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July 02, 1971 - Image 9

Resource type:
The Detroit Jewish News, 1971-07-02

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Max -Fisher Heads Agency's Board;
JA Faces $487 Million Deficit Budget

`Brotherhood' Name of New Periodical
Published by Jerusalem Arabs and Jews

JERUSALEM (JTA) — A deficit
His points were: a reconstitution
budget of $487,415,935 for fiscal of Jewish life aboard, using among
JERUSALEM — The inhabitants
1971-72 was proposed to the Jewish other things the mass communica-
Agency's founding assembly. The tions media; subsidies for Jewish of Jerusalem have a new forum
budget will be administered by the camps that are "truly Jewish in for exchange of ideas between
40-member board of governors character" and for free Jewish Arabs and Jews with the publica-
elected to serve as the supreme universities and Jewish commues;
policy-making body of the expand- Zionist leadership in Jewish day tion of the first issue of a Hebrew-
ed Jewish Agency between meet- schools throughout the Unit e d Arabic periodical called "Brother-
ings of the assembly.
States; the recasting of Jewish hood."
The board of governors elected textbooks to free them from the
Published by the Adult Educa-
as its first chairman Max Fisher of East European heritage and adapt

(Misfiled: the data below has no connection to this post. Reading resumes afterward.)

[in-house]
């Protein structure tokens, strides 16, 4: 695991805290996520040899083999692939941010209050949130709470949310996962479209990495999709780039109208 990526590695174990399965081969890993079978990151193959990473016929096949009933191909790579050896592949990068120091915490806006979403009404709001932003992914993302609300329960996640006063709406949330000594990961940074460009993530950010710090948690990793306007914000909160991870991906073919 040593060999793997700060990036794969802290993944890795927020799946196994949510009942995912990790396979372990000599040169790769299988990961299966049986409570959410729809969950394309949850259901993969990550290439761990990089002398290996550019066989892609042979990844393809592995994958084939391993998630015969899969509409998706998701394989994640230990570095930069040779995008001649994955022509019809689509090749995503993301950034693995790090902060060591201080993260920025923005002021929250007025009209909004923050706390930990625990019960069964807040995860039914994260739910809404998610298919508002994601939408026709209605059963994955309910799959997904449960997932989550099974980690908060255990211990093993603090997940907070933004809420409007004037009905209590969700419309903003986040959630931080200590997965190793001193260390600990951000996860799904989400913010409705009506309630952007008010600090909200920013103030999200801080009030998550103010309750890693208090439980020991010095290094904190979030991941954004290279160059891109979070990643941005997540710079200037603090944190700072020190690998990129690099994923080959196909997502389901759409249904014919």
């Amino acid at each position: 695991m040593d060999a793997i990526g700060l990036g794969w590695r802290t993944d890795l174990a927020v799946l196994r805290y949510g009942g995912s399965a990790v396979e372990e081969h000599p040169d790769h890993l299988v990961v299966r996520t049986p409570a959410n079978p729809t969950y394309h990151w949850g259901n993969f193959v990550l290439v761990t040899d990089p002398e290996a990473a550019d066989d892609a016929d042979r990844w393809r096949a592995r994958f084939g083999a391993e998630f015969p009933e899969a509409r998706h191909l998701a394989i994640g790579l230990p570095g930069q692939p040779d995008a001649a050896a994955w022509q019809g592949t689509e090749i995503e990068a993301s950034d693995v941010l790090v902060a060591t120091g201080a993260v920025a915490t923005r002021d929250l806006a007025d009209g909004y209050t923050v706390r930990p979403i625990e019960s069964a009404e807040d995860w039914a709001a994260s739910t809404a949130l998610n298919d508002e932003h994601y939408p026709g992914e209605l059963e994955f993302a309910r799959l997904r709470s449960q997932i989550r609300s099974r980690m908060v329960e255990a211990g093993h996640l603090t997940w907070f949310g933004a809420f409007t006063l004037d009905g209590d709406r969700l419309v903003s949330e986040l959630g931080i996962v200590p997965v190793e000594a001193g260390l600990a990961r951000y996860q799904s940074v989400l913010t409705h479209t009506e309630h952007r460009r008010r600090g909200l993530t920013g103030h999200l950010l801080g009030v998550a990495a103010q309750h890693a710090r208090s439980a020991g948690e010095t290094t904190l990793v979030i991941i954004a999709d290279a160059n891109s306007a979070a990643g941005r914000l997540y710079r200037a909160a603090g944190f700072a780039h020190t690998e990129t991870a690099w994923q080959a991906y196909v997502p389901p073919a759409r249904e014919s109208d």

Detroit, chairman of the United them to the real experience of the tion Center of the Hebrew Uni-
versity of Jerusalem, the period-
Israel Appeal and president of the diaspora.
(Pincus bitterly assailed two ical is written by students of the
Council of Jewish Federation and
Welfare Funds in the United States. prominent American Reform rabbis Arab-Hebrew cultural project, con-
Detroiter Paul Zuckerman was who have denounced Zionist bodies ducted by the center at the Ecce
elected a member of the 11-man which they said "openly and offi- Homo Convent of the Sisters of
cially embrace America's most Zion Order in the Old City.
board of governors.
The new budget exceeds antici- reactionary politicians who would
The 85-page publication, distrub-
sated income. The budget and fi- betray Israel overnight if it suited
uted mainly to former and pres-
ance committee noted in its their purposes."
(In lashing out at Rabbi Roland ent students at ulpan (intensive
budge t resolution that it was
Gittelsohn, immediate past pres- language course), appeared on the
"compelled to eliminate a number
of important and vital items" and ident of the Central Conference of occasion of the graduation of the
that it was "concerned that insuf- American Rabbis; and Rabbi David center's fourth class of East and
ficient funds are available to satisfy Polish, his successor; Pincus in West Jerusalemites. A total of
all of the essential needs which effect argued that whatever means 1,000 inhabitants of Jerusalem —
come within purview of the activity were used to ensure Israel's sur- some 700 Arabs and 300 Jews —
vival were justified by the ends. have studied Hebrew and Arabic,
of the Jewish Agency."
(Pincus angrily rejected the respectively, under the auspices of
The resolution authorized the
board of governors to "make such charge that Israel stifled dissent. the center since the ulpan began
changes in the budget during the "If the (pro-Moscow Rakach) Com- a few months after the Six-Day
course of the fiscal year as it munists and Haolam Hazeh mem- War. The project is sponsored by
bers sit in the Israeli Parliament, Yad Avi Hayishuv (the Rothschild
deems necessary."
Addressing the assembly, former don't come and teach the. Israelis Foundation.)
Premier David Ben-Gurion predict- what the right of dissent is" he
This year saw a record num-